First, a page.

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Innovation

The new China syndrome: Why managing supply chain energy is increasingly important

Why Walmart, HP and others are investing in energy efficiency programs and education for their suppliers.
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Written by Heather Clancy, Contributor on

NEW YORK - Here's a question for your sustainability team, especially those of you based in the United States: Do you know how many greenhouse gas (GHG) emissions your company is importing by working with suppliers in China and India?

The need for enterprise businesses to help inspire energy efficiency and other environmental programs among their suppliers -- no matter their ize -- was the overriding theme of a Wednesday session at BSR Conference 2010, a gathering of corporate sustainability managers and consultants hosted by BSR (aka Business for Social Responsibility). The session, titled “Supply Chain Energy Innovation” focused on steps companies can take to convince business partners to take action.

That country’s increasingly dominant profile as a major trading partner of developed nations is cause for serious scrutiny over the next two decades, according to the experts on the panel.

Ken Lanshe, vice president of administration and Shenzhen Hub, Global Sourcing for Walmart, cites figures estimating that the energy consumption of Asia in general will double between 2006 and 2030. China and India, in particular, will drive 30 percent of total energy consumption out of that region by the end of that time.

The good news is that China is very focused on energy efficiency, albeit in a very patriarchial way. The company mandated a 20 percent energy consumption reduction per unit of gross domestic product (GDP) between 2006 and 2010, notes Bruce Bergstrom, vice president of vendor compliance for Li & Fung, which is a major supply chain management organization involved in the textile and clothing industry.

Bergstrom says that it is unlikely that China will meet that goal, despite its habit of walking in and shutting down factories that it feels are a drag on that vision. The actual reduction will be closer to between 17 percent and 19 percent, he estimates.

A focus on supply chain energy innovation and reductions matters because close to a quarter of all GHG emissions are tied to products and services that trade across national borders, Bergstrom notes. The United States is far and away the No. 1 importer of GHG emissions, followed by Japan and Germany, Bergstrom says.

So that means simply this: Even if your company is being a good corporate citizen and focusing on energy reduction programs of its own, these are for naught if your supply chain is not taking action. As U.S.-based companies begin reporting GHG emissions and energy consumption across their entire supply chain, that could be a big drag on progress.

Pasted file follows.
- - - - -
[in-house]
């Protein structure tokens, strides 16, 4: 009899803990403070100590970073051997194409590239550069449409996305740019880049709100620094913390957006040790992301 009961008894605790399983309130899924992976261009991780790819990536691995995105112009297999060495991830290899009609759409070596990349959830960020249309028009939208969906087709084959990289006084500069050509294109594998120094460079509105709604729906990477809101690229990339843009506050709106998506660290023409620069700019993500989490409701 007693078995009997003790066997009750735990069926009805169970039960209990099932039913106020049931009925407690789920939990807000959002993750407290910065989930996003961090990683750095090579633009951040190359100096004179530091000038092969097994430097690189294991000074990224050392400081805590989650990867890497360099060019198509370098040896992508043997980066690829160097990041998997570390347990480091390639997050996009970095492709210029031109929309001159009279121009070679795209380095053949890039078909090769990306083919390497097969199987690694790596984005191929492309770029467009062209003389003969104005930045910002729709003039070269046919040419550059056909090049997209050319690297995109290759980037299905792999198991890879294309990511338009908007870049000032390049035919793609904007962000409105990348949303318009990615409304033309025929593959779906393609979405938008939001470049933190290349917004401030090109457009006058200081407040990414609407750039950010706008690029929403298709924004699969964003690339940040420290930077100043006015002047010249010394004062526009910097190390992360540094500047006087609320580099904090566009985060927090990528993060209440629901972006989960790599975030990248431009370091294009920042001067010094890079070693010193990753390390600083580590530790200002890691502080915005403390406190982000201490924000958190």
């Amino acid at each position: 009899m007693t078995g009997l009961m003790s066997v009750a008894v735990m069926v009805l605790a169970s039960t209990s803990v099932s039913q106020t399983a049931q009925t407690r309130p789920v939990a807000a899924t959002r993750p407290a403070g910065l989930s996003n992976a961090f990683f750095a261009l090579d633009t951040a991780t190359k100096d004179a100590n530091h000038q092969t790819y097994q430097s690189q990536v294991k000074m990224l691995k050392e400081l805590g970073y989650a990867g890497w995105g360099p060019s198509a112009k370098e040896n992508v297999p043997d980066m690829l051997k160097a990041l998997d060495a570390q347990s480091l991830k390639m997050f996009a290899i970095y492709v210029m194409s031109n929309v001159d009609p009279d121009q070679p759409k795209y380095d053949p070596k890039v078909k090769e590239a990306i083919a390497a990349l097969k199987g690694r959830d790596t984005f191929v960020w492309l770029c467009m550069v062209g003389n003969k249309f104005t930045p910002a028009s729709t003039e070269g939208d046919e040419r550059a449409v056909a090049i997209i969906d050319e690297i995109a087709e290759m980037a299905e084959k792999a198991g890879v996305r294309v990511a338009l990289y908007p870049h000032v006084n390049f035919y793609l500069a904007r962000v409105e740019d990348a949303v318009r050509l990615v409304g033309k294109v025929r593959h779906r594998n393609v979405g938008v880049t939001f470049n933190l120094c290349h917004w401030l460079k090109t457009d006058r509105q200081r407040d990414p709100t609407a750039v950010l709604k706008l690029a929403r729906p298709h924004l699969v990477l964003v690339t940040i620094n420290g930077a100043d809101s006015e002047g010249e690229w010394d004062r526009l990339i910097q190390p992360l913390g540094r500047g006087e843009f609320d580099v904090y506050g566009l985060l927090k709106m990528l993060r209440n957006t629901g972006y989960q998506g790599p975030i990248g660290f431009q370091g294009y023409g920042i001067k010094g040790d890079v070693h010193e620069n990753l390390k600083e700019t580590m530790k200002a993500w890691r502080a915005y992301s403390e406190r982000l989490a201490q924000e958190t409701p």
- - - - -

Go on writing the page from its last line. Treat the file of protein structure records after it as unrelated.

So, some of the biggest of the big are taking action.

Bergstrom says Li & Fung, for example, has been working to help institute lighting technology upgrades, heating, ventilation and air-conditioning (HVAC) improvements, and other energy efficiency and water management measures at factories where it does business. It is worth noting that it is getting help from two NGOs, the Natural Resources Defense Council (NRDC) and World Wildlife Fund (WWF) in helping smaller companies, in particular, to find ways to pay for some of the necessary investments in as little as eight months.

Jay Celorie, global program manager with Hewlett-Packard, says the technology giant now has a handle on the GHG and energy consumption profile for a majority of its suppliers. It has made it clear to supply chain partners that they will be expected to comply with HP’s corporate policies and code of conduct when it comes to energy efficiency and carbon footprint management and that HP may take “corrective action” if suppliers don’t act. Celorie reports that of the HP suppliers that the company is now tracking, approximately 76 percent have GHG reduction goals, while close to 50 percent are looking even further down the supply chain to their own partners to help inspire change. “Energy efficiency and waste reduction is just good business,” he says.

One big challenge for a huge retailer like Walmart is how you scale efforts like this beyond the pilot phase, notes Lanshe.

Walmart is currently working with about 300 factories on programs to help them become more energy efficient. Of that number, approximately 100 are about 20 percent more efficient than when they started, but Lanshe says more reductions are needed. The biggest challenge is that many smaller companies don’t have the capital to invest, so Walmart has been working with government regulatory agencies and with energy services companies (ESCOs) to help finance initiatives at little upfront cost to supply chain partners. Still, expanding this program to cover 1,000 suppliers (rather than 200) will be daunting, Lanshe admits.

This post was originally published on Smartplanet.com

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